The three mirrors and the circulation of the reflexive mirroring that we have been discussing is a model of the Western view of the "World" schema. The Western World is composed of the Logos and the Physus as a primary split according to our tradition. This spilt is again based on a deeper spit between Finitude and Infinity. These are the underlying dualisms that structure our worldview in the Meta-physical era that we are in right now and have been in since Thales and Anaximander. This is also talked about in terms of the mind/matter or theory/practice dualisms. In any event we can see that the realm of the physus is that where science tests its theories, and changes them because of discovering anomalies. Logos is the realm of speech and thought where we build projections. These projections may be infinite as with the schemas that can be applied to almost everything under the sun, or finite in which case we see them as designs such as those that Systems Engineers create. When we look at the relation between Science, Theory and Engineering Practice we are looking at the fundamental model of our world, and at the core of that world is the Technological infrastructure which is producing the dynamics of Nihilism with which we must all deal in our lives. That nihilism turns up for engineers as unforeseen side-effects of the things they build. It turns up for Theorists as a divorce with Practice that sucks the life blood from their work. It shows up for Scientists as the proliferation of scientific results without their integration into over arching ways of understanding the world. Nihilism is the going astray of our projects which sometimes take on a life of their own so that the world seems decentered and out of control, say as in the case of Terrorist attacks that use one part of our technological infrastructure against another to kill and wreak mass destruction. All these are engineered products that are being used to amplify the power of the terrorist to do mass murder and create mayhem. There is bio-engineering that produces anthrax as well as aeronautical engineering that produces planes and civil and structural engineering that produces high buildings. There is the military engineering that helps us to wreak revenge on those we see behind the mischief. Ultimately we have to approach the problem that somehow at the heart of our worldview the combination of Science, Theory and Engineering that produces the technological infrastructure gives off as an unintended side effect nihilism. And if we are not practicing responsible engineering these side-effects can get out of control or even lead to adverse results in the wrong hands that we did not imagine when built each of the systems that taken together are used against us. Our own creations used against us! If this is not something that should be the cause some reflection, I don't know what is.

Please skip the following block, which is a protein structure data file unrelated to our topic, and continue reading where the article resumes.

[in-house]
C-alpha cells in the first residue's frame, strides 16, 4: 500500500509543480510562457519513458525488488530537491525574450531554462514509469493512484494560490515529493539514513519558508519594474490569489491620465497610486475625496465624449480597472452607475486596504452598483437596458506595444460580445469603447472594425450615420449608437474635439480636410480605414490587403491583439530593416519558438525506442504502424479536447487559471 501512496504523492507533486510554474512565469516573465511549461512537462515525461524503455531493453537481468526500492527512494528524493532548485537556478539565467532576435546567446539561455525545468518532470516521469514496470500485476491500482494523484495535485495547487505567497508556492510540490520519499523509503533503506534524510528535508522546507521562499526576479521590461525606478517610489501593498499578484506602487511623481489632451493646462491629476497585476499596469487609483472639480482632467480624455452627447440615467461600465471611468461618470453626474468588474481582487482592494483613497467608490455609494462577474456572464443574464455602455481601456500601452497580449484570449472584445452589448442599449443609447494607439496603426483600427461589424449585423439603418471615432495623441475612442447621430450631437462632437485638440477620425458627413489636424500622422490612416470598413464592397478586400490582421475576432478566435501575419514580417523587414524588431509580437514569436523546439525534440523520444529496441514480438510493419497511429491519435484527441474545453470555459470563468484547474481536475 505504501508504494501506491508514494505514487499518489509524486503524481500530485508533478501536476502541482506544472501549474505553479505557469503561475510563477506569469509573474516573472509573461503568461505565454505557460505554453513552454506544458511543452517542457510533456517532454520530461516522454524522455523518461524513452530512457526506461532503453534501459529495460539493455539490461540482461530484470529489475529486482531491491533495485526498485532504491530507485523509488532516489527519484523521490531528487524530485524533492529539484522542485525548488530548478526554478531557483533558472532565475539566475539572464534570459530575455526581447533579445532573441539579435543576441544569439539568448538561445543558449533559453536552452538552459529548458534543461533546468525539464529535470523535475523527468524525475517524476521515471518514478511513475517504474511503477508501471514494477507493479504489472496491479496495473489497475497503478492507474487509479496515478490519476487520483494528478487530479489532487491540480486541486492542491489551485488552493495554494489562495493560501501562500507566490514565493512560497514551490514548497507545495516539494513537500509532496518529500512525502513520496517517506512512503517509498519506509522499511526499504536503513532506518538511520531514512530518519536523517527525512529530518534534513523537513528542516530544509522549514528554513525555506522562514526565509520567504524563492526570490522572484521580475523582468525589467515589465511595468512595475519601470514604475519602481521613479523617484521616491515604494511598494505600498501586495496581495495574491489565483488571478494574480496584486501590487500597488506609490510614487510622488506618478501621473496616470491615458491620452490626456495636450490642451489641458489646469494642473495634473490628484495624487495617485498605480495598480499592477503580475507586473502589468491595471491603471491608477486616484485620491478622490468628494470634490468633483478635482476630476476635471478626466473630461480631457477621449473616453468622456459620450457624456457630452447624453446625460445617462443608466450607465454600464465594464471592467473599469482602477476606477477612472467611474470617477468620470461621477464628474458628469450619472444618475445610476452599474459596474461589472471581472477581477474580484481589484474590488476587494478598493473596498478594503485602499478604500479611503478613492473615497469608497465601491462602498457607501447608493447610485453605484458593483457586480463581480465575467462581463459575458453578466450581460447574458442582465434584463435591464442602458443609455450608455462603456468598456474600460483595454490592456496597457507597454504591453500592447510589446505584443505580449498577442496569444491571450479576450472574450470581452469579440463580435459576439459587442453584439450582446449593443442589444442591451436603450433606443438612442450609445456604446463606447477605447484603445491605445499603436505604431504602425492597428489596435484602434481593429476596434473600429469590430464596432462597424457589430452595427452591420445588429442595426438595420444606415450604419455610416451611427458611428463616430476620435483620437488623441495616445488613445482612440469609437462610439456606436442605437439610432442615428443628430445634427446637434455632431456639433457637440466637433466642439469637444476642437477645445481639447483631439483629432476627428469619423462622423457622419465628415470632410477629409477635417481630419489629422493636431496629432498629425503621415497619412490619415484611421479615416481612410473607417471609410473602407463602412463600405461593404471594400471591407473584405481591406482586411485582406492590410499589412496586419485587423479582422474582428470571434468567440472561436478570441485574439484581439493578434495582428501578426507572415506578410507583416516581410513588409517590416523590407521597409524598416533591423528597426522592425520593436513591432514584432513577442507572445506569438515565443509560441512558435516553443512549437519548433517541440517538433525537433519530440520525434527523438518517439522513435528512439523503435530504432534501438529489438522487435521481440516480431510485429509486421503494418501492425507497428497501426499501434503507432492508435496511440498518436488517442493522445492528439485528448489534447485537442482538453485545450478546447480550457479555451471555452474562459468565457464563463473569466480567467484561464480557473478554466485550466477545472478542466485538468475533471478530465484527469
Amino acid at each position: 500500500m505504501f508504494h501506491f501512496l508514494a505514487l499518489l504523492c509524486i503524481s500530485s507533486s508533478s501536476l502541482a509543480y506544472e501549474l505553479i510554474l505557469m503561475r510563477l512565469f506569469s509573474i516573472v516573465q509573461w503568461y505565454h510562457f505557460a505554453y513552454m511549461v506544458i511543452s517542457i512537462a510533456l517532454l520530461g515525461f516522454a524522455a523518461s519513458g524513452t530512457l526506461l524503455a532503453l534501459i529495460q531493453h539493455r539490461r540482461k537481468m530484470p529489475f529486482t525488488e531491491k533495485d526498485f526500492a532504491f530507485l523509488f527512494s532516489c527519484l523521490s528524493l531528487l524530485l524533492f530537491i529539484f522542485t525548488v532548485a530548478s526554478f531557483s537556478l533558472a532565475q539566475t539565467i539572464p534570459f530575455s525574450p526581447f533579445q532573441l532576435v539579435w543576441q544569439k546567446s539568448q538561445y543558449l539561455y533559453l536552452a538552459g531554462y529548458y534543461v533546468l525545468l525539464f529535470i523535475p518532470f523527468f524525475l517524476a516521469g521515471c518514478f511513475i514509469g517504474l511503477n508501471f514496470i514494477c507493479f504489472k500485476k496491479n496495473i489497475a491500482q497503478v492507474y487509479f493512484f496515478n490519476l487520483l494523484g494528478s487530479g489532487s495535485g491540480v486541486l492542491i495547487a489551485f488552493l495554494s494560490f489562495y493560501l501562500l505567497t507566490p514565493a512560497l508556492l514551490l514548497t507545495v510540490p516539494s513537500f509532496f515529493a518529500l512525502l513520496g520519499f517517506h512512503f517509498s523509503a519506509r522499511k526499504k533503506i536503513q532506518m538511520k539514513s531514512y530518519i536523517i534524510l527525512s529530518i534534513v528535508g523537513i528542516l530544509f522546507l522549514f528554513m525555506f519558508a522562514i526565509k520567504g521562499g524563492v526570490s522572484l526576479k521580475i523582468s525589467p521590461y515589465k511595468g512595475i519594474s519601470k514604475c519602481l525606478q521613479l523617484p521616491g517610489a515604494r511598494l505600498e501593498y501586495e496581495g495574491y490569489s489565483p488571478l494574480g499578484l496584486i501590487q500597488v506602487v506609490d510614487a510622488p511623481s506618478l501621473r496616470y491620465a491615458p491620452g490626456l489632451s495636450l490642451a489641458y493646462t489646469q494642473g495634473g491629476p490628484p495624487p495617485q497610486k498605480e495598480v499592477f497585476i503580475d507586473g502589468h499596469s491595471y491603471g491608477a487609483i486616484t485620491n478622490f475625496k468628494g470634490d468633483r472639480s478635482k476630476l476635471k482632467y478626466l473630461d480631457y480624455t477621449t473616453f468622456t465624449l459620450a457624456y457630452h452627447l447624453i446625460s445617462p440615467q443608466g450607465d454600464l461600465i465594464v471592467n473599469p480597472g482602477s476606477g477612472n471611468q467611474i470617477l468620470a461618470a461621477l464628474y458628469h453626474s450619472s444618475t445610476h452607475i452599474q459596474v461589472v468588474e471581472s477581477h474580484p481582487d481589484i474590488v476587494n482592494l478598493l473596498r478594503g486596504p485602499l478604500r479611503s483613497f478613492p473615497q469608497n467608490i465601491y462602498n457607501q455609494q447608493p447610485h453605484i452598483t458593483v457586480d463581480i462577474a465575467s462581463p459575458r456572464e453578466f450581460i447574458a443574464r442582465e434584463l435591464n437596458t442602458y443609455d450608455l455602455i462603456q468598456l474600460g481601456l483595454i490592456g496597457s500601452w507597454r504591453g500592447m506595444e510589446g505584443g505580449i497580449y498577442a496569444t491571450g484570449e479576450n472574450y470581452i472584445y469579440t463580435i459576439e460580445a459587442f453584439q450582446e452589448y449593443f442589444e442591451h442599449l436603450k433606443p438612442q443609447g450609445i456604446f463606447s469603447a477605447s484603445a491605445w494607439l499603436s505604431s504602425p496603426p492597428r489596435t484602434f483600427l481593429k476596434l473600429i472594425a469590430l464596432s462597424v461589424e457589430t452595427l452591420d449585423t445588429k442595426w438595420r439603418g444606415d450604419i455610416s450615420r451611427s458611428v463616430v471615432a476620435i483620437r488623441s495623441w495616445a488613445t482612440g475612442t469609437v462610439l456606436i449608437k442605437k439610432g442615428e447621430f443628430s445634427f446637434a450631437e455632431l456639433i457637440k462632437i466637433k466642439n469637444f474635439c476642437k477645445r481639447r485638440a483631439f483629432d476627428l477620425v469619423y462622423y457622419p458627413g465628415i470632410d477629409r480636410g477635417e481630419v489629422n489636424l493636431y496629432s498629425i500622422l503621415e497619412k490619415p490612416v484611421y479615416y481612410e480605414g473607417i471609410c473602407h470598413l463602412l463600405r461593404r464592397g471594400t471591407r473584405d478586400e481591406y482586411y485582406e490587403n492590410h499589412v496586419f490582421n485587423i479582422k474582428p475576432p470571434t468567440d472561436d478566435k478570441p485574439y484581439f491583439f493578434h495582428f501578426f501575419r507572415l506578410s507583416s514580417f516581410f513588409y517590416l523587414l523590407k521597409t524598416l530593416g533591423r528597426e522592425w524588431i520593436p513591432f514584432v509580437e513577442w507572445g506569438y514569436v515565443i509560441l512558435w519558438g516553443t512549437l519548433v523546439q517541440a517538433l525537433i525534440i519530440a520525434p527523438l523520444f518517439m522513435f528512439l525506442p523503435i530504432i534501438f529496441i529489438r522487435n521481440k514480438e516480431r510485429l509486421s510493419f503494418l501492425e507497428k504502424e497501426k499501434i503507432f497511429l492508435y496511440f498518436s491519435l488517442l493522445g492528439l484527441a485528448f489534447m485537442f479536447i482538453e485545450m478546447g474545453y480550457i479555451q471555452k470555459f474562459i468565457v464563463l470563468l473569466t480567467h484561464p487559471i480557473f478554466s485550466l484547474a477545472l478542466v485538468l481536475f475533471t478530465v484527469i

Systems Engineering understood along with Social Sciences and Humanities